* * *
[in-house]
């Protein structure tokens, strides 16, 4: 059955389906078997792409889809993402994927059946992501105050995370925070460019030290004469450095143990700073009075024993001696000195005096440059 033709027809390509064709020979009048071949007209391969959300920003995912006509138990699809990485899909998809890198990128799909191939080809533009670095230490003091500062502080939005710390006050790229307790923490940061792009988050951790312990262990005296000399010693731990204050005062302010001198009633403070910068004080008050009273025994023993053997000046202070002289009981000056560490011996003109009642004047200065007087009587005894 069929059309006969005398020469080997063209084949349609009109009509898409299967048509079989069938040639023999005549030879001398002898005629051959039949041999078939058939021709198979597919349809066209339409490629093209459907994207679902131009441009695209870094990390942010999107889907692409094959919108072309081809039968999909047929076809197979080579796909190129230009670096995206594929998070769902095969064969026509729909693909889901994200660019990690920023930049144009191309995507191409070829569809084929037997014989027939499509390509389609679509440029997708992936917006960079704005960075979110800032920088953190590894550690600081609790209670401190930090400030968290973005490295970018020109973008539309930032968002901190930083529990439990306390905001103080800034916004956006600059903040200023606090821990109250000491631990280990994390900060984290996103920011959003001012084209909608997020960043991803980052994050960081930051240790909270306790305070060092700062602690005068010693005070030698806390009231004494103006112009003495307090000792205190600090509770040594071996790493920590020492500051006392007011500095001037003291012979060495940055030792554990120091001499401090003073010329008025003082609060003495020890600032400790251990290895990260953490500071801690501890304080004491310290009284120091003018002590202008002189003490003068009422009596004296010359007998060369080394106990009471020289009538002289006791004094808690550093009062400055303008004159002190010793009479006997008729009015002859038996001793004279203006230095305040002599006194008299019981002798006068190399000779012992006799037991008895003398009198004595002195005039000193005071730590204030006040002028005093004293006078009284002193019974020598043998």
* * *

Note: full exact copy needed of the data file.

[in-house]
């Protein structure tokens, strides 16, 4: 059955389906078997792409889809993402994927059946992501105050995370925070460019030290004469450095143990700073009075024993001696000195005096440059 033709027809390509064709020979009048071949007209391969959300920003995912006509138990699809990485899909998809890198990128799909191939080809533009670095230490003091500062502080939005710390006050790229307790923490940061792009988050951790312990262990005296000399010693731990204050005062302010001198009633403070910068004080008050009273025994023993053997000046202070002289009981000056560490011996003109009642004047200065007087009587005894 069929059309006969005398020469080997063209084949349609009109009509898409299967048509079989069938040639023999005549030879001398002898005629051959039949041999078939058939021709198979597919349809066209339409490629093209459907994207679902131009441009695209870094990390942010999107889907692409094959919108072309081809039968999909047929076809197979080579796909190129230009670096995206594929998070769902095969064969026509729909693909889901994200660019990690920023930049144009191309995507191409070829569809084929037997014989027939499509390509389609679509440029997708992936917006960079704005960075979110800032920088953190590894550690600081609790209670401190930090400030968290973005490295970018020109973008539309930032968002901190930083529990439990306390905001103080800034916004956006600059903040200023606090821990109250000491631990280990994390900060984290996103920011959003001012084209909608997020960043991803980052994050960081930051240790909270306790305070060092700062602690005068010693005070030698806390009231004494103006112009003495307090000792205190600090509770040594071996790493920590020492500051006392007011500095001037003291012979060495940055030792554990120091001499401090003073010329008025003082609060003495020890600032400790251990290895990260953490500071801690501890304080004491310290009284120091003018002590202008002189003490003068009422009596004296010359007998060369080394106990009471020289009538002289006791004094808690550093009062400055303008004159002190010793009479006997008729009015002859038996001793004279203006230095305040002599006194008299019981002798006068190399000779012992006799037991008895003398009198004595002195005039000193005071730590204030006040002028005093004293006078009284002193019974020598043998």